San Francisco City: Next 30 Years, SoMa Surges, Financial District Fades
The titanic shift of San Francisco’s jobs center from the city’s downtown north of Market Street to the South of Market neighborhood will intensify over the next 30 years.
In new draft land-use plans, San Francisco anticipates adding up to 64,000 jobs in a 20-block area that hugs 4th Street in SoMa—a third of the city’s new jobs. Another 25,000 jobs are expected near the Transbay station, also south of Market Street.
But in the same 30-year span the city expects as few as 5,000 new positions in its traditional downtown.
“There has been a 25 percent loss of jobs in the Financial District” over the last 30 years, San Francisco Planning Director John Rahaim told the city’s Planning Commission Feb. 28. “It has the same amount of space as 30 years ago, but the job density is much lower. There is more space per employee versus 30 years ago.” In contrast, SoMa has seen more job growth than any other part of the city.
City planning staff now are remaking the proposed land-use map for the keystone of the SoMa district, the so-called Central Corridor: an area from 2nd Street on the east to 6th Street on the west and from Market on the north to Townsend Street on the south. The neighborhood connects the Transbay and East SoMa to Showplace Square, Mid-Market and the Mission in the west. It includes the South Park neighborhood, the Moscone Center, Yerba Buena Center for the Arts and Yerba Buena Gardens. It also includes Forest City Enterprises Inc.’s experimental 5M project.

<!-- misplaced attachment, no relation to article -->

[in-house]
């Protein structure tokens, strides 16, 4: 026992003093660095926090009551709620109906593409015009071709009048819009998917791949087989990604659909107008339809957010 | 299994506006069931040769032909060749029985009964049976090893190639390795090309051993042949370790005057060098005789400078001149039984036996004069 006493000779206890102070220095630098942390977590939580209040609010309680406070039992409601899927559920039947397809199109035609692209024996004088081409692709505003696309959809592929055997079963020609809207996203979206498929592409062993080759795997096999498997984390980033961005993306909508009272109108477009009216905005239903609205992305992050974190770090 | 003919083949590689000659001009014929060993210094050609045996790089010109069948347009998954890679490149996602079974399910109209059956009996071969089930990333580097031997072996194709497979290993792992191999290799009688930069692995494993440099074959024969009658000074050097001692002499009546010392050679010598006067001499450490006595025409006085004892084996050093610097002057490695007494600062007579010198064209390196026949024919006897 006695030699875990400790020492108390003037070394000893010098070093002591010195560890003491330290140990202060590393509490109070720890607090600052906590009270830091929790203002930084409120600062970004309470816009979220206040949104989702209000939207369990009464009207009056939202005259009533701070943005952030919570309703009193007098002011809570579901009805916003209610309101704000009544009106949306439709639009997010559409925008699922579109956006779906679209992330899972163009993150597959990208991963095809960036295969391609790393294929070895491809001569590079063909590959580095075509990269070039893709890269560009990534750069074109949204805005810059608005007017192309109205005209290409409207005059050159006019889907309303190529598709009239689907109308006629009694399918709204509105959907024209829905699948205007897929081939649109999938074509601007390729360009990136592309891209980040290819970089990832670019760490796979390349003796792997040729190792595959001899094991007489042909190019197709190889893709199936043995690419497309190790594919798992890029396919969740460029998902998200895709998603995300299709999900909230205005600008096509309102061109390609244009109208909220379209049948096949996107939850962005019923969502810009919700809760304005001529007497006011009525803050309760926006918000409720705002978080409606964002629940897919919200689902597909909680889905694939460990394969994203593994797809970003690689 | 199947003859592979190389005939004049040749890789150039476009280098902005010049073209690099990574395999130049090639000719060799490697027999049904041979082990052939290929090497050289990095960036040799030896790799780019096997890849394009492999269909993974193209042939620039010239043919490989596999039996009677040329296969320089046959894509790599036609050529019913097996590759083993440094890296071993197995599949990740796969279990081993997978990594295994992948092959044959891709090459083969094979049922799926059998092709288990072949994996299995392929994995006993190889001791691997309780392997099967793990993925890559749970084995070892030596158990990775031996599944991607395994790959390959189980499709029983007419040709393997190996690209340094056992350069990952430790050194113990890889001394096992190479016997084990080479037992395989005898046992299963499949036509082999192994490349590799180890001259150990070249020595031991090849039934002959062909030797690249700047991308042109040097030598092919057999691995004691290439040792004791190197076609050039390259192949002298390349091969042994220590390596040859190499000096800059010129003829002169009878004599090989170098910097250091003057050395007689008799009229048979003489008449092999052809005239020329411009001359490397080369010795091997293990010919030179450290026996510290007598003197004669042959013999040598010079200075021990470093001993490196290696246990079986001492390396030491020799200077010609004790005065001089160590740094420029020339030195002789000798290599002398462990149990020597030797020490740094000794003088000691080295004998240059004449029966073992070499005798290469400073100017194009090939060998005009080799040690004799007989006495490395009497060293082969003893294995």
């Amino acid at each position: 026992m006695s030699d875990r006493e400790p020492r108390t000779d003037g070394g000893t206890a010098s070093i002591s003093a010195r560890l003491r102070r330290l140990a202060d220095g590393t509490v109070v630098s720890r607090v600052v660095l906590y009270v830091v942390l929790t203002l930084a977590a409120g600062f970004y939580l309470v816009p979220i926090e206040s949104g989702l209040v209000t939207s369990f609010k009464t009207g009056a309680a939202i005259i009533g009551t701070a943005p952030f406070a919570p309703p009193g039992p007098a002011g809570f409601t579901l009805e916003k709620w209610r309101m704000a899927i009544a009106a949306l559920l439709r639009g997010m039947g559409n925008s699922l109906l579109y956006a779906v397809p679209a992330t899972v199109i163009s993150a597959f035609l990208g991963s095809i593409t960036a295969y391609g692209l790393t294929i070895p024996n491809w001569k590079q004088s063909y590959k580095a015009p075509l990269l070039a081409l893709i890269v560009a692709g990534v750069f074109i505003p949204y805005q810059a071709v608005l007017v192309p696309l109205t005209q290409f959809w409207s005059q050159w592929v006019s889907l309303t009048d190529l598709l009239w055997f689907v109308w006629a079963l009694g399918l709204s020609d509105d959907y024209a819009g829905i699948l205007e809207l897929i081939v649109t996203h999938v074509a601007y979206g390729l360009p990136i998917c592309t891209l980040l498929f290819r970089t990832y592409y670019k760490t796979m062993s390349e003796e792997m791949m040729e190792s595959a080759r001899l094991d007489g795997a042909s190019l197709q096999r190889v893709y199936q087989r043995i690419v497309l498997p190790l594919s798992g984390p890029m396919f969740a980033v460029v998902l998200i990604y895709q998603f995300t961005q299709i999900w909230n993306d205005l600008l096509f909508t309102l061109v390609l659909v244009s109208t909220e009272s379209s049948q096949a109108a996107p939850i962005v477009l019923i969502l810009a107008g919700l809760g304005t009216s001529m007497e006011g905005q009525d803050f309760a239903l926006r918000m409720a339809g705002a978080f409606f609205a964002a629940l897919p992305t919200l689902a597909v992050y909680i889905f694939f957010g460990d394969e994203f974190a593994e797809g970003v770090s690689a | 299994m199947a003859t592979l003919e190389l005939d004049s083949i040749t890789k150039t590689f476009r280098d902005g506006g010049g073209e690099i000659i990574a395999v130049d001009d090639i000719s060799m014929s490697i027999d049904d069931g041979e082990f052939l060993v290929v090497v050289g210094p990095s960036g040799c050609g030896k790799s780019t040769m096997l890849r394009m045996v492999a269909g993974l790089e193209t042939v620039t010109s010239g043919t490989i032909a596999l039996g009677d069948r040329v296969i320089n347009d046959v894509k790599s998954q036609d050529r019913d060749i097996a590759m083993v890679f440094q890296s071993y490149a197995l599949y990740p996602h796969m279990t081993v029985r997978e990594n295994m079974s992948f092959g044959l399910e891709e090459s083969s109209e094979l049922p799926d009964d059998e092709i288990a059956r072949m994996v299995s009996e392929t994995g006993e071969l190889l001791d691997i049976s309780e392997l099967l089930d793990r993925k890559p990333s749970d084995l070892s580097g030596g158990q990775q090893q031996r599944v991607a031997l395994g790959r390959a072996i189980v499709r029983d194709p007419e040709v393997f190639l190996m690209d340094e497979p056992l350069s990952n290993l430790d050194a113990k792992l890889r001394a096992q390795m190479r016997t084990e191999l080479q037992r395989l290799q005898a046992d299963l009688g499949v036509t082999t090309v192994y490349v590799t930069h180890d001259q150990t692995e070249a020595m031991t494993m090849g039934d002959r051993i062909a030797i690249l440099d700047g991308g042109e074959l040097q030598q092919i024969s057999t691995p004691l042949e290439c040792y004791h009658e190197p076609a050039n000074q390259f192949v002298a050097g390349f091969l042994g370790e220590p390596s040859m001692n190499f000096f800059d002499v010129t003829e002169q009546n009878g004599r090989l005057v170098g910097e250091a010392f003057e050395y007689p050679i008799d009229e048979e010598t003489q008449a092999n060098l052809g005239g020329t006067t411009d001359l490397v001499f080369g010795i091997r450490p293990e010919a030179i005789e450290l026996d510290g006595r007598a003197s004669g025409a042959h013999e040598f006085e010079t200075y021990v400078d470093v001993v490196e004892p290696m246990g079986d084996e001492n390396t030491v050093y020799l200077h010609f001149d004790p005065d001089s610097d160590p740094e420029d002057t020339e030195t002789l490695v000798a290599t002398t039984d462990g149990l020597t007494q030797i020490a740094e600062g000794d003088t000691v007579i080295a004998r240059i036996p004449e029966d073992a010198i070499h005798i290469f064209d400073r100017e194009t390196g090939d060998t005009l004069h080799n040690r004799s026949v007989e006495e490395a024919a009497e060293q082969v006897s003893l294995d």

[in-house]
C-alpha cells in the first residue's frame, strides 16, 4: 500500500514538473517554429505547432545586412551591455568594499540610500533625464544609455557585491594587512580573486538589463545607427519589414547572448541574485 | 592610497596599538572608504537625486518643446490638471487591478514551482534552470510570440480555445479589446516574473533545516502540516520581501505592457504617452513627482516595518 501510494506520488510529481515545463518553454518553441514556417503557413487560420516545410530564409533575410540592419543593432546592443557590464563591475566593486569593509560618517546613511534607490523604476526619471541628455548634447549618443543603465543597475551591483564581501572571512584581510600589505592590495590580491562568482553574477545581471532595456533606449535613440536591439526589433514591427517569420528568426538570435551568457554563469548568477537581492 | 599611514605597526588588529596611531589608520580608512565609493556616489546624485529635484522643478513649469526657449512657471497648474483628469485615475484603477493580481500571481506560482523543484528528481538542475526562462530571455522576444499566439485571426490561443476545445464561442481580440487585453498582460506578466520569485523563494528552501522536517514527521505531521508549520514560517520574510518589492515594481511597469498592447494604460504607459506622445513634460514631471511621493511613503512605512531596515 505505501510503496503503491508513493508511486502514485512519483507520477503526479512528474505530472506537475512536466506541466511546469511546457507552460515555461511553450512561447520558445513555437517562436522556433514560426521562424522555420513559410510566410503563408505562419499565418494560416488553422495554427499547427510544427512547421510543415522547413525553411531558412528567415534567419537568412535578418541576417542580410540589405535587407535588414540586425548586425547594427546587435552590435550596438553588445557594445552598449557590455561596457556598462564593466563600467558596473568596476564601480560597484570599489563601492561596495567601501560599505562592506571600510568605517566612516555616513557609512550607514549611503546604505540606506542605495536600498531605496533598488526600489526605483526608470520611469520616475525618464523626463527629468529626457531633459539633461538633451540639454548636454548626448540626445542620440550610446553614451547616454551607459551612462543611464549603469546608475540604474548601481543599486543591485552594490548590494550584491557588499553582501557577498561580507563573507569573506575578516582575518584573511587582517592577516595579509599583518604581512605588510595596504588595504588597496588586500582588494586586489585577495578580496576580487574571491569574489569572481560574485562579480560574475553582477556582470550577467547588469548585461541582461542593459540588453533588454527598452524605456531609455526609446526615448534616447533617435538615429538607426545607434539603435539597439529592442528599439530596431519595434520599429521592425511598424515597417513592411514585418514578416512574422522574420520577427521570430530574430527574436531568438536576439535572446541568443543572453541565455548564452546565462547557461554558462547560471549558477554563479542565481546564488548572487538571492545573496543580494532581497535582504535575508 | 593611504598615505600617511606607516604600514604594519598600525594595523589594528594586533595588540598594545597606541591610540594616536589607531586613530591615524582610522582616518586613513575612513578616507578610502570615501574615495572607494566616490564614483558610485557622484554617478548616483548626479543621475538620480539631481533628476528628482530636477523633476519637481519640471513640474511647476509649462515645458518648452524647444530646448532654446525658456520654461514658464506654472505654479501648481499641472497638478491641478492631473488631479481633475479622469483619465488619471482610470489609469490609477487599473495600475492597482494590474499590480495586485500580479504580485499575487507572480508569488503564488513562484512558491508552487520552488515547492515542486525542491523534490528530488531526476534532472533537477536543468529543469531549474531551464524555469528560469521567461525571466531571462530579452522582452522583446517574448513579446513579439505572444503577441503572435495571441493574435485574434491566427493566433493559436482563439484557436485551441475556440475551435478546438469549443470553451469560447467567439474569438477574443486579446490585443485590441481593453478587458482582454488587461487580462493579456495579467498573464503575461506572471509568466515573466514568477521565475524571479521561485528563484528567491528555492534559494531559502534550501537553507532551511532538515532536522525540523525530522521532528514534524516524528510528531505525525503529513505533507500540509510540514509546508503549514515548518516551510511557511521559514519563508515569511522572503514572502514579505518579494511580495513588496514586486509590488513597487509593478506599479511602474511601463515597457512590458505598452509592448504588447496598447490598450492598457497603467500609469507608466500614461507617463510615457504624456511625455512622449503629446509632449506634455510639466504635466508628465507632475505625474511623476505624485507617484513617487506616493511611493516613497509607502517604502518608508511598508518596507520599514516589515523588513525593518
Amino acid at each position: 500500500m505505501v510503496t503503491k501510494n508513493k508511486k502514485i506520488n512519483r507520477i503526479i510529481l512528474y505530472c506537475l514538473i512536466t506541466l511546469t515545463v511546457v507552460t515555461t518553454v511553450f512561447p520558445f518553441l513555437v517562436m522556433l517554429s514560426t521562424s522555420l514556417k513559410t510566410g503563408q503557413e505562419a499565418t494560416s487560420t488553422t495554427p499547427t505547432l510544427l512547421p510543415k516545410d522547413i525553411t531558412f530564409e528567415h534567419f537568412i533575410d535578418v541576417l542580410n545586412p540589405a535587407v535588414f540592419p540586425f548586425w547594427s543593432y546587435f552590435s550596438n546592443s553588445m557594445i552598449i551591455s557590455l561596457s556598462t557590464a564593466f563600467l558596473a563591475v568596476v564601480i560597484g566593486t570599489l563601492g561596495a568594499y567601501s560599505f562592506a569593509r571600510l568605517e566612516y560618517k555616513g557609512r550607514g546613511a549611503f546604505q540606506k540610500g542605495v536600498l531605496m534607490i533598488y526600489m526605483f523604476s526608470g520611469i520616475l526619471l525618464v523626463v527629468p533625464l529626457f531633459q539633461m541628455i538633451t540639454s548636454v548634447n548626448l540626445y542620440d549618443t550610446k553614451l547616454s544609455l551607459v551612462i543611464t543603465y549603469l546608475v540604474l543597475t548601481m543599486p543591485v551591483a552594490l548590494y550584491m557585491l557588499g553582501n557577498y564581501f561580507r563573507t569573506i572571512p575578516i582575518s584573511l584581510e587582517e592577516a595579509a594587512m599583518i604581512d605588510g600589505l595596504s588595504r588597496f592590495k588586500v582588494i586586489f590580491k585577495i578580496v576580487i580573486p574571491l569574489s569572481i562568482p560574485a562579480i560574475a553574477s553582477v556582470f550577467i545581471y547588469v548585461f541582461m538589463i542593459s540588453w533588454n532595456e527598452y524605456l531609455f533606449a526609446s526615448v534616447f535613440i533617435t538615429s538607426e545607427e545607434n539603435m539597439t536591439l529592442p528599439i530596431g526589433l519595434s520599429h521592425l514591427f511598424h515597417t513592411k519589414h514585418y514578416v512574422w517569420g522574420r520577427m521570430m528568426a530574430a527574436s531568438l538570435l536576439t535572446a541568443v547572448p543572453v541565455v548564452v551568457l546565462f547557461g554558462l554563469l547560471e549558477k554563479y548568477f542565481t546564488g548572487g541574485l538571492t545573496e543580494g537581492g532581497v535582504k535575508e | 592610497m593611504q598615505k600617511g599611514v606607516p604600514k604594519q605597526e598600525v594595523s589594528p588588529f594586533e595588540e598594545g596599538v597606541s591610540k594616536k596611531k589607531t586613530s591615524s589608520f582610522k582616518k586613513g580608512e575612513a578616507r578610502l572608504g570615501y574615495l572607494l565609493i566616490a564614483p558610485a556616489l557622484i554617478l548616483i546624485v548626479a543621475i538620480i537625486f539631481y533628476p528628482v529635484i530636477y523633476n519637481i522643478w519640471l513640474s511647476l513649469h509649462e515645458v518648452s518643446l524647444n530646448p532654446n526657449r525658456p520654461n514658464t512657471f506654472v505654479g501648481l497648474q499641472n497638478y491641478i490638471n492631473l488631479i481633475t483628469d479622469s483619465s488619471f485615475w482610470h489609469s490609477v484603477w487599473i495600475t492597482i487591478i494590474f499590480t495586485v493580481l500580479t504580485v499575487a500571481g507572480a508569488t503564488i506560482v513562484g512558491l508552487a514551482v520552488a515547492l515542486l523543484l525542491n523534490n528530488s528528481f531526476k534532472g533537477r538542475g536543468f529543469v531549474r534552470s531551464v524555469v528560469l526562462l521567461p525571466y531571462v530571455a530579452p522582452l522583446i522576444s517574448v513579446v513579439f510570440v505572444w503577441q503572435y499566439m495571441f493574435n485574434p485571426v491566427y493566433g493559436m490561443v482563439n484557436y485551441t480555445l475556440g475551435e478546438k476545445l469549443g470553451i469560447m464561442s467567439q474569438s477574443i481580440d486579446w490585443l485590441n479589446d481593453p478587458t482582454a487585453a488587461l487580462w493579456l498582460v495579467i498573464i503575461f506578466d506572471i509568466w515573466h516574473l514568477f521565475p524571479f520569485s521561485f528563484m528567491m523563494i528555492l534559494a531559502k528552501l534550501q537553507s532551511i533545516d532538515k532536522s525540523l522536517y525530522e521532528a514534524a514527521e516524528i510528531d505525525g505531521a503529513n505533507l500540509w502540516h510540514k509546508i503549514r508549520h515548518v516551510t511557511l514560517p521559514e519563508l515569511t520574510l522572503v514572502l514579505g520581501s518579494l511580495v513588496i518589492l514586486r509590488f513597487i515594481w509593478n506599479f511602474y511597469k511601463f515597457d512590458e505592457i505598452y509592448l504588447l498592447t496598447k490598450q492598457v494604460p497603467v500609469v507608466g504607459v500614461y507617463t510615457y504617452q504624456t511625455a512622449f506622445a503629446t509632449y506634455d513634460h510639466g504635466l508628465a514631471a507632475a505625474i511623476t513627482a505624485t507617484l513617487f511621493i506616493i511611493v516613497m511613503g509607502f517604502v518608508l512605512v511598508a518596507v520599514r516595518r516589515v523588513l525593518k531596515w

A major impetus for the city land planning is construction of the 1.7-mile Central Subway extension beneath SoMa’s 4th Street, where work is to begin in late April or early May. When the segment is complete, proposed at the end of 2018, it is expected to carry as many as 50,000 passengers daily, making it one of the most heavily used transit lines in the country, said John Funghi, program director for the Central Subway project at the transit agency. Funghi spoke to the Urban Land Institute San Francisco.
Contrary to his expectations, which were that most of the travelers would use the line to travel north into the city, “riders are living in the city and riding transit to Caltrain to get to a job on the Peninsula,” Funghi said.
The hope is to have the new SoMa land plan in place by the end of next year, taking into account new subway stations at 4th and Brannan streets and at Moscone Center.
“[T]his area’s importance to San Francisco cannot be overstated,” the San Francisco Planning and Urban Research Association counsels in a January letter to the city about its Central Corridor planning process.
San Francisco is slated to add 190,000 jobs in the next three decades, according to growth estimates from the Association of Bay Area Governments. Seventy-five percent of them will be office jobs, the city estimates.
While the city has lost employment to the suburbs in the last 30 years, city staff believes their city will participate in the national reversal of that trend as urban centers attract in-migration for the first time since the Great Depression, Rahaim said. San Francisco City and County’s jobs numbers bottomed in 2005 at less than 396,500 and have grown since to not quite 450,000 at the end of last year, according to the California Employment Development Department.
The city’s most ambitious plans for SoMa’s Central Corridor propose up to 64,700 new jobs and approximately 12,000 housing units. SPUR says the city should be increasing density even more “[g]iven the enormous transit investment” that the neighborhood will enjoy.
Presentation courtesy of San Francisco Planning Department